As seen in RE Journals Lake County may not be recognized as a core industrial market, but with a string of recent deals and strong positive absorption, commercial real estate brokers are high on the northern Illinois market.
Things are going well in the Lake County industrial market as the area is coming off of a positive third quarter that experienced more than 700,000-square-feet of positive absorption. Activity is building momentum and brokerage professionals are anticipating a strong fourth quarter to close out the year.
According to research from NAI Hiffman, the Lake Co. market has experienced 1,067,497 square feet of positive absorption in 2011, with 792,153 square feet of activity coming in the third quarter alone. This brought the vacancy rate down to 10.3 percent.
The market comprises roughly 66 million square feet of industrial space, making it the fifth largest submarket in the Chicago area, according to the NAI report. However, despite its size and recent activity, the market is never quite considered the industrial powerhouse other areas such as the I-55 corridor and I-80 corridor on the southwest side of the metro area. Simply put, it does not have the capacity to attract large-scale distribution operations.
“Overall, it is not a market that has many 500,000-square-foot buildings,” says Robin Stolberg vice president of industrial services for Jones Lang LaSalle. “Historically, there has been a real presence of mid-sized companies in Lake County. A lot the buildings are operated by user-owners.”
Lake County has always been considered more of a residential market with pockets of corporate activity. Fortune 500 companies like Abbot, Baxter, and Walgreens, call Lake County home. The trend is for firms to occupy a large corporate campus, but this does spawn ancillary activity as suppliers and third-party providers desire space in nearby locals.
Some developers have attempted to capture these firms in recent years and numerous speculative facilities went up at the height of the real estate boom. Many of the recent deals have taken advantage of this as firms are filling this vacant Class A space.
“We had an excellent quarter,” says Steve Sullivan, vice president in the Industrial Services Group at NAI Hiffman. “We have had an inventory of Class A industrial product that has been sitting empty for more than two years. Companies were looking at the market, waiting for the fundamentals to improve. The product was there for the taking.”
The biggest deal in the second quarter was a 200,000-square-foot lease by High Sierra in Gurnee. The sporting goods retailer took space in a speculative facility developed by CenterPoint Properties at 705 Tri State Parkway. The building is a part of the firm’s $117 million CenterPoint Business Center – Gurnee development.
“That was a monster deal for the corridor,” says Sullivan. “High Sierra went from 45,000 square feet to 200,000 square feet.”
In the second quarter, another large speculative facility was absorbed as Sysmex, a Japanese-based healthcare firm, signed a lease 146,850 square feet in Bridge Development’s Aptakisic Creek Corporate Park in Buffalo Grove. The firm also leased a 163,739 class A office center across the street, which Bridge Development marked for sale in September.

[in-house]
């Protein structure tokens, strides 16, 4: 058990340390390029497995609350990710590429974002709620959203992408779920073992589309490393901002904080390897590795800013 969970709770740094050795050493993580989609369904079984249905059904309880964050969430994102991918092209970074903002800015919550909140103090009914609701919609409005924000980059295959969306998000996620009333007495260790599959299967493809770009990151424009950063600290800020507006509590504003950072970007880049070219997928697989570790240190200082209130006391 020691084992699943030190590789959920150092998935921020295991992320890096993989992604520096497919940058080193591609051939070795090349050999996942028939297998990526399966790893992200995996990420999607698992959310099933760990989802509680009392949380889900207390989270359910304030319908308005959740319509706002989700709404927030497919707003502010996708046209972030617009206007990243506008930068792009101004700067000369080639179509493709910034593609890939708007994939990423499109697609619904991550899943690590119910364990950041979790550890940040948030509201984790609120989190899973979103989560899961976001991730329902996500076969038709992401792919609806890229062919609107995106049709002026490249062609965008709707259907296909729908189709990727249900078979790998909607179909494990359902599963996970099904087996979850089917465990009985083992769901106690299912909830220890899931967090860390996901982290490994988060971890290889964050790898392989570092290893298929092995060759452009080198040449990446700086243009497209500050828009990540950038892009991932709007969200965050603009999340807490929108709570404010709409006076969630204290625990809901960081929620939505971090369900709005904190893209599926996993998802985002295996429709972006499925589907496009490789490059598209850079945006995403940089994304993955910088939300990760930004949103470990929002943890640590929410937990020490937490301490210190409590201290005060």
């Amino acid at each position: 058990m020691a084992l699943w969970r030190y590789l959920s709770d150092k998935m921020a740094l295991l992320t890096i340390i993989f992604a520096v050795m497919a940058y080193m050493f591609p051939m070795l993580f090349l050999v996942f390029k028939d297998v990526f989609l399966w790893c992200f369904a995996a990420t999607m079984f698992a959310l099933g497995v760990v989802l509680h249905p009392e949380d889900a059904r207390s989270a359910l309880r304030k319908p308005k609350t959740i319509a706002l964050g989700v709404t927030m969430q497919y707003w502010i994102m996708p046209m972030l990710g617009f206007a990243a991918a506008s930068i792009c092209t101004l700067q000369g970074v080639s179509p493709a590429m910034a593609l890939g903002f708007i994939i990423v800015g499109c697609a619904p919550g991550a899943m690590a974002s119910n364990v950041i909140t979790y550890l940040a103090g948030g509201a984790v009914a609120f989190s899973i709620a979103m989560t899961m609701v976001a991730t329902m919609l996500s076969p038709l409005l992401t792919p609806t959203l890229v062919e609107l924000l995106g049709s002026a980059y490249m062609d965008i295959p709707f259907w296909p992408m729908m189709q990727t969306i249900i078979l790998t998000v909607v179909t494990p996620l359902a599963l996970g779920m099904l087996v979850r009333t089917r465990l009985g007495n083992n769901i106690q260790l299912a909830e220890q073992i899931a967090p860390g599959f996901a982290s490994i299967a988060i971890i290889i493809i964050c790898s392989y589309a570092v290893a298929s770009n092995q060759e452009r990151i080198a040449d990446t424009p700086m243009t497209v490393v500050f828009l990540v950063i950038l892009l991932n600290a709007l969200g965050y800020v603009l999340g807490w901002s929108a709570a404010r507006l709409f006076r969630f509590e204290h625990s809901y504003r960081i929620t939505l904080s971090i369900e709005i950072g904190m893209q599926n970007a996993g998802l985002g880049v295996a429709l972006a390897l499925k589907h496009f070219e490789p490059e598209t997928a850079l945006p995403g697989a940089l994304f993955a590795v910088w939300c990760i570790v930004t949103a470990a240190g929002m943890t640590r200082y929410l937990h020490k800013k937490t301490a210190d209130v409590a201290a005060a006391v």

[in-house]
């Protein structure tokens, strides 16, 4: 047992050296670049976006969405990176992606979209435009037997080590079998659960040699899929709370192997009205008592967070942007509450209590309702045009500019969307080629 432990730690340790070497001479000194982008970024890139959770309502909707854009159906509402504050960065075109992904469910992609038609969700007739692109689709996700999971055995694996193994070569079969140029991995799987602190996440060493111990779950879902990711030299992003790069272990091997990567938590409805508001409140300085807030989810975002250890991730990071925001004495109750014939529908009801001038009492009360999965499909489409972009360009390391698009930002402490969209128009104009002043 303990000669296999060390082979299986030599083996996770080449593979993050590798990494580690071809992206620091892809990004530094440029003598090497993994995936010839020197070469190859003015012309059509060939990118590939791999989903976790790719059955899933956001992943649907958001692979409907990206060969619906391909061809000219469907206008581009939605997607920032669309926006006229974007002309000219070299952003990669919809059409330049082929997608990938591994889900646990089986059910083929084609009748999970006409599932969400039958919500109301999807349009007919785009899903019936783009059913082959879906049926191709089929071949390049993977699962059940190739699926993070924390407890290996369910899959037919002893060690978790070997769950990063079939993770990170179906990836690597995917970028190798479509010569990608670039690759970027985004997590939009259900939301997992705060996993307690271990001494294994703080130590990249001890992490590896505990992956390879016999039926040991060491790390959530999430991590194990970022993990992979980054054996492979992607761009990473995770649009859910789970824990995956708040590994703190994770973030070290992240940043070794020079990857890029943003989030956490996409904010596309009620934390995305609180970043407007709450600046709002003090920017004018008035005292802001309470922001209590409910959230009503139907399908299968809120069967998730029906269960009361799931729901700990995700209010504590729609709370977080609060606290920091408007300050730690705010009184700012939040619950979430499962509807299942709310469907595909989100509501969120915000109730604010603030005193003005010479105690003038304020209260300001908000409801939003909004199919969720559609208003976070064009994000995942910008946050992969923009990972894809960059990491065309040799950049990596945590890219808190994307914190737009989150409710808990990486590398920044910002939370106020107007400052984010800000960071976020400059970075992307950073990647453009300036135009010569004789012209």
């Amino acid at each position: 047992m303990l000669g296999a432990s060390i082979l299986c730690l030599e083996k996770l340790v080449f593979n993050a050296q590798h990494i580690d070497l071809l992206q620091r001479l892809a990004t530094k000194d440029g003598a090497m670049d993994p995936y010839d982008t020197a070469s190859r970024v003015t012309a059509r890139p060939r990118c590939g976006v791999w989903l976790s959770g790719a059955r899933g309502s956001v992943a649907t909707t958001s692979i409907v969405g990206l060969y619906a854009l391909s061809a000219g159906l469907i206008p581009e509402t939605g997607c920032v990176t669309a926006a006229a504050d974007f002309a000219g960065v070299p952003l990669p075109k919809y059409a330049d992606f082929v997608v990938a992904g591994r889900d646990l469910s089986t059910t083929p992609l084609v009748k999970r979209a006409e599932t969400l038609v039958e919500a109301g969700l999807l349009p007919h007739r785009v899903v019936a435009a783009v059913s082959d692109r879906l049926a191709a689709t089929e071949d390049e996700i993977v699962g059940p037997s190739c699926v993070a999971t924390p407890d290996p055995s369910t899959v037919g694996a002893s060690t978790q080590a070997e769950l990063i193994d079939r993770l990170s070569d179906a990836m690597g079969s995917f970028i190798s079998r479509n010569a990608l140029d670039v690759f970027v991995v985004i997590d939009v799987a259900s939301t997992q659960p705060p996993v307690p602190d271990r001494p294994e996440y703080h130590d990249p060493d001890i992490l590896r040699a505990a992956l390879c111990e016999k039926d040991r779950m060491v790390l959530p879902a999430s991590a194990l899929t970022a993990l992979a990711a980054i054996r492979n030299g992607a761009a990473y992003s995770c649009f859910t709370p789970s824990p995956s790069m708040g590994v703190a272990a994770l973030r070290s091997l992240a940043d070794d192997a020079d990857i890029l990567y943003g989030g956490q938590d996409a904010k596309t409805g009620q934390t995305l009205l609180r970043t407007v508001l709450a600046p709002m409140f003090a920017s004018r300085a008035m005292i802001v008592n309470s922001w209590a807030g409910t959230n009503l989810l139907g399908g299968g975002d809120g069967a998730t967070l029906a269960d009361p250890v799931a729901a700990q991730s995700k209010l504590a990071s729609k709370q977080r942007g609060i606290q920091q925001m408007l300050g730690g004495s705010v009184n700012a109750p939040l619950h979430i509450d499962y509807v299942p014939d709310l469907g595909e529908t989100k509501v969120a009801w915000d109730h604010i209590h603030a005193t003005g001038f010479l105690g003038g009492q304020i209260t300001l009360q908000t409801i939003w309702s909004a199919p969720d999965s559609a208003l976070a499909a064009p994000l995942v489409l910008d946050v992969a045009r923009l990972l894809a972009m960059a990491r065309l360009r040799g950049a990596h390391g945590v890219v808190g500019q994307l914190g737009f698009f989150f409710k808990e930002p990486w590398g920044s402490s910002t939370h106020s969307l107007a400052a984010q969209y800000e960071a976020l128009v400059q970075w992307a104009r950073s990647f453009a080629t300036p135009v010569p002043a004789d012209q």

Sullivan also noted that Hearthware Home Products expanded its lease from 75,000 to 200,000 square feet in Libertyville earlier this year.
Taxes are part of the discussion…
Expansions of existing firms has played a large role in the recent activity, but frequently brokers field inquiries from neighboring Cook County firms looking to lower their tax base.
“Taxes are always an item of discussion,” says JLL’s Stolberg. “Whether it is a sale or a lease, there is a substantial tax difference between Cook County and Lake County.”
However, Lake County itself may now be under fire as Wisconsin has now targeted Illinois companies in the wake of the Prairie State’s decision to increases its corporate tax rate to 7 percent. That is still below Wisconsin’s 7.9 percent rate, but the state has been aggressive with its financial incentive packages to help off-set the difference and it touts its lower cost of labor as a strong draw. Several firms have made the move in the past year. Catalysts Exhibits, one of the first to do so, announced a pending move from Crystal Lake in March to a 144,000-square-foot facility in Kenosha County.
Stolberg says that bigger firms are taking this seriously and many have taken a hard look at the prospect of relocating to Wisconsin.
“The 20,000-square-foot user in Buffalo Grove isn’t looking at Pleasant Prairie (Wis.), but the 100,000-square-foot user in Waukegan is,” says Stolberg.
A prime example of this can be seen in U-Line, a shipping supply company that announced its move to Wisconsin from Waukegan in 2008. The firm left behind roughly 600,000 square feet of space.
Yet as activity picks up, NAI’s Sullivan believes that several local operations will look to expand into that space, potentially making for a very strong 4th quarter.
“I think the 4th quarter is going to be fantastic as well,” says NAI’s Sullivan. “Several deals are pending and I think we are going to see a lot of the space vacated by U-Line back filled this quarter. A lot of entrepreneurial talent lives nearby and owners want to be in close proximity to their homes and employee base. We are thrilled that local companies are expanding again.”